Tuesday, June 9, 2009

Ericsson Publishes Energy Metrics for Edge Gear

Ericsson published a set of new metrics for measuring the energy efficiency of edge networking platforms. The company calculates that its network IP edge and metro platforms deliver the industry's lowest energy consumption based on these metrics.

Ericsson said that with energy usage accounting for up to 50 percent of an operator's operating expenses, energy costs continuing to rise, and IP technology delivering new bandwidth-intensive services to an ever-growing number of fixed and mobile subscribers, service providers need greater insight into how specific platforms use energy and where to find efficiencies without impacting service.

Unlike previous energy efficiency guidelines for network gear that measured Watts-per-GigE-port, Ericsson's new metrics provide a means to calculate energy usage granularly by subscriber and circuit.

The new metrics are the latest sustainability effort from Ericsson, which in 2008 committed to providing up to a 40 percent reduction in carbon emissions per subscriber across its product portfolio within five years. In addition to the focus on the IP edge and metro Ethernet, Ericsson has reported significant reductions in energy usage for its WCDMA radio base stations (an 80 percent improvement in energy efficiency from 2001 to 2008), for its mobile softswitch solution (60 percent more efficiency per subscriber), and for site power management.

Ericsson commissioned Iometrix to test and verify the results of the SmartEdge Multi Service Edge Router and SM 480 metro Ethernet platform using the new metrics. Iometrix reported both platforms became more efficient the higher the subscriber or circuit load.

For the IP edge, Iometrix tested the power needed to deliver multimedia-enabled subscriber services for varying traffic loads for up to 256,000 subscribers. The SmartEdge delivered 5.16 mWatts per subscriber. That represents a 70 percent to 92 percent power savings per subscriber, Ericsson said. Meanwhile, results for the metro found that the SM 480 delivered 5.375mWatts per circuit per Virtual Leased Line for up to 256,000 subscribers, a power savings of 72 to 77 percent per circuit compared to data from competitors, Ericsson said.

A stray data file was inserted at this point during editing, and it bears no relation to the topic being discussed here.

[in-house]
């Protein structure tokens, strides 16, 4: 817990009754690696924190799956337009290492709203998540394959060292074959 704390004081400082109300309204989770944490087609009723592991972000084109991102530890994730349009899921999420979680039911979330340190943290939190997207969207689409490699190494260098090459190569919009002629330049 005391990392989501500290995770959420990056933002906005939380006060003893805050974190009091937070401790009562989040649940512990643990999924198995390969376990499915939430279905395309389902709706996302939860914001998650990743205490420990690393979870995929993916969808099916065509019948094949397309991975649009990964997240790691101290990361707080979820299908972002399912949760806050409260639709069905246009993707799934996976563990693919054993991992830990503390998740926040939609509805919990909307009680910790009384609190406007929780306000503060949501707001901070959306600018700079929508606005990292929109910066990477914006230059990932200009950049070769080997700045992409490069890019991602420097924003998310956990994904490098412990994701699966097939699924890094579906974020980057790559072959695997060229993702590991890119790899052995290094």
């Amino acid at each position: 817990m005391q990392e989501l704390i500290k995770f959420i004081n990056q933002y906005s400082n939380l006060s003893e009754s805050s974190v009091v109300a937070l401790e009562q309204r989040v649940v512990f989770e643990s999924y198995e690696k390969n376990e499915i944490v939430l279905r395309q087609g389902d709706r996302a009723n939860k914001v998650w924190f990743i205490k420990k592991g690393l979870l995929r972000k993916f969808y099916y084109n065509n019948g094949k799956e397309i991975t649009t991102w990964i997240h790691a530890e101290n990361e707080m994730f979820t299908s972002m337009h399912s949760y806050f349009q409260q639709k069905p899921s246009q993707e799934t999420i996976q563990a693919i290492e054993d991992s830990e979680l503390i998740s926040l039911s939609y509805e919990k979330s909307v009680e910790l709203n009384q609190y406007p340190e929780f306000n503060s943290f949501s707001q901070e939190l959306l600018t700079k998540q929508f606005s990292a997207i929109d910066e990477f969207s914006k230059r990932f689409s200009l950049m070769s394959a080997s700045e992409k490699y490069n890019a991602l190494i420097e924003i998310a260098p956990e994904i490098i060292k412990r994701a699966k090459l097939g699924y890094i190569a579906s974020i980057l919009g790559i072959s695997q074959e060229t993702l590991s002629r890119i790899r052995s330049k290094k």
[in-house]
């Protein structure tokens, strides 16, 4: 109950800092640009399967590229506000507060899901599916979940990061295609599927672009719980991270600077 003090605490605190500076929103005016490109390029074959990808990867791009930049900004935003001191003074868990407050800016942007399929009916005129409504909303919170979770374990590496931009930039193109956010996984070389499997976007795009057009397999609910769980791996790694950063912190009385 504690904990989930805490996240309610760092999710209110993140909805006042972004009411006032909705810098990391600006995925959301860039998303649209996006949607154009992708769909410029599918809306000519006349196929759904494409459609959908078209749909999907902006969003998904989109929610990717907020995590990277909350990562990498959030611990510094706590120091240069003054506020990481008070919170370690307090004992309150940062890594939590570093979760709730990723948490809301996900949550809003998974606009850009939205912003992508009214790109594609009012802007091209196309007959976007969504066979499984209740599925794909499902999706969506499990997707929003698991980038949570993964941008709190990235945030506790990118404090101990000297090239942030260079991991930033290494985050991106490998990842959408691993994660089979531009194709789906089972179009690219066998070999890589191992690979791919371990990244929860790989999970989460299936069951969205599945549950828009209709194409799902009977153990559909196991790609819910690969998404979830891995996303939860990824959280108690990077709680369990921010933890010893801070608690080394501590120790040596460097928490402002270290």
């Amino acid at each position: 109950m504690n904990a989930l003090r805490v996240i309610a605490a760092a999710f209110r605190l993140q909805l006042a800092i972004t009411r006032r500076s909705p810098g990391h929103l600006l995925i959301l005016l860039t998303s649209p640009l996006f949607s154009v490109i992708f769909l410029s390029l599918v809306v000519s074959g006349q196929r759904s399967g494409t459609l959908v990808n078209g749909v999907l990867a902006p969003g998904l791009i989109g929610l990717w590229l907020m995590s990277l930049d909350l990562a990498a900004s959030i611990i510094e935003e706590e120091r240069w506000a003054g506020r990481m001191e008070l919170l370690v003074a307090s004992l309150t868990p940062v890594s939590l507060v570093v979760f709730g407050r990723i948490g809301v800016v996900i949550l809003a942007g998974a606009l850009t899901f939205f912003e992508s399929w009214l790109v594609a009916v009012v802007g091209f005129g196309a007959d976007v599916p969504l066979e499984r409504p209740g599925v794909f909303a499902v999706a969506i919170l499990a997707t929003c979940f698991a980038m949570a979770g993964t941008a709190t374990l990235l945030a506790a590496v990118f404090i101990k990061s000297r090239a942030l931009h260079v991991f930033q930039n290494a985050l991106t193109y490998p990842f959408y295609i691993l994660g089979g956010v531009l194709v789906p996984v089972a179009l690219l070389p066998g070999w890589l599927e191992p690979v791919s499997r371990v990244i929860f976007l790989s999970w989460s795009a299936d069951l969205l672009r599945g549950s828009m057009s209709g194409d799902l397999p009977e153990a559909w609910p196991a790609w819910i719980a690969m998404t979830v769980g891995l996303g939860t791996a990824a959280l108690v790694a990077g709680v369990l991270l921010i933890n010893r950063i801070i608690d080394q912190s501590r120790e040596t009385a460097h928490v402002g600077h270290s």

The Iometrix test results are in line with the Telecommunications Energy Efficiency Ratio (TEER) methodology and standards set by ATIS, an industry standards body providing technical and operations standards for information, entertainment and communications technologies. As a member of ATIS, Ericsson has supported the creation of energy efficiency standard measurement methods and metrics. The TEER calculation for the Ericsson SmartEdge for 256,000 subscribers is 196 subscribers per watt (5.0 milliwatts per subscriber). The TEER calculation for the Ericsson SM 480 is 193 circuits per watt (5.2 milliwatts per circuit).

"IP Edge and metro Ethernet networks are measured in large part by subscriber and circuit densities and the efficiency with which services can be created and delivered," said Simon Williams, SVP Strategy, Products, Marketing for Ericsson Packet Networks. "Metrics that build linkages between service creation and energy consumption are inherently more pragmatic in helping carriers optimize their networks for maximum service delivery and efficiency."http://www.ericsson.com

  • In 2008, Ericsson set its first Group-level carbon footprint target, aiming for a 40 percent reduction over five years, and starting with a 10 percent reduction in 2009. Initiatives include reducing its own energy-consumption, improving the energy efficiency of both GSM and WCDMA radio base stations as well as other products, and encouraging the use of communications to accelerate the shift from physical to virtual infrastructure and services, contributing to the creation of a low-carbon economy.

    Carl-Henric Svanberg says: "During 2008, our technology has been used around the globe to reduce energy consumption and the corresponding CO2 emissions, demonstrating our firm belief that telecommunications is both an essential part of the equation in solving global climate change and critical to the development of more carbon-lean societies.

    "At the same time, we have shown that our technology has the power to change lives. We have played a crucial role in bringing telecommunications to the poorest of the poor in sub-Saharan Africa, by harnessing the power of telecommunications as a tool for accessing basic services and information and improving people's lives."

    The 44-page report also includes details on the performance of Ericsson's risk-based approach to monitoring compliance with its Supplier Code of Conduct. The Code ensures that suppliers understand and meet Ericsson's requirements for environmental and social standards, and reflects the company's commitment to being an agent of change.

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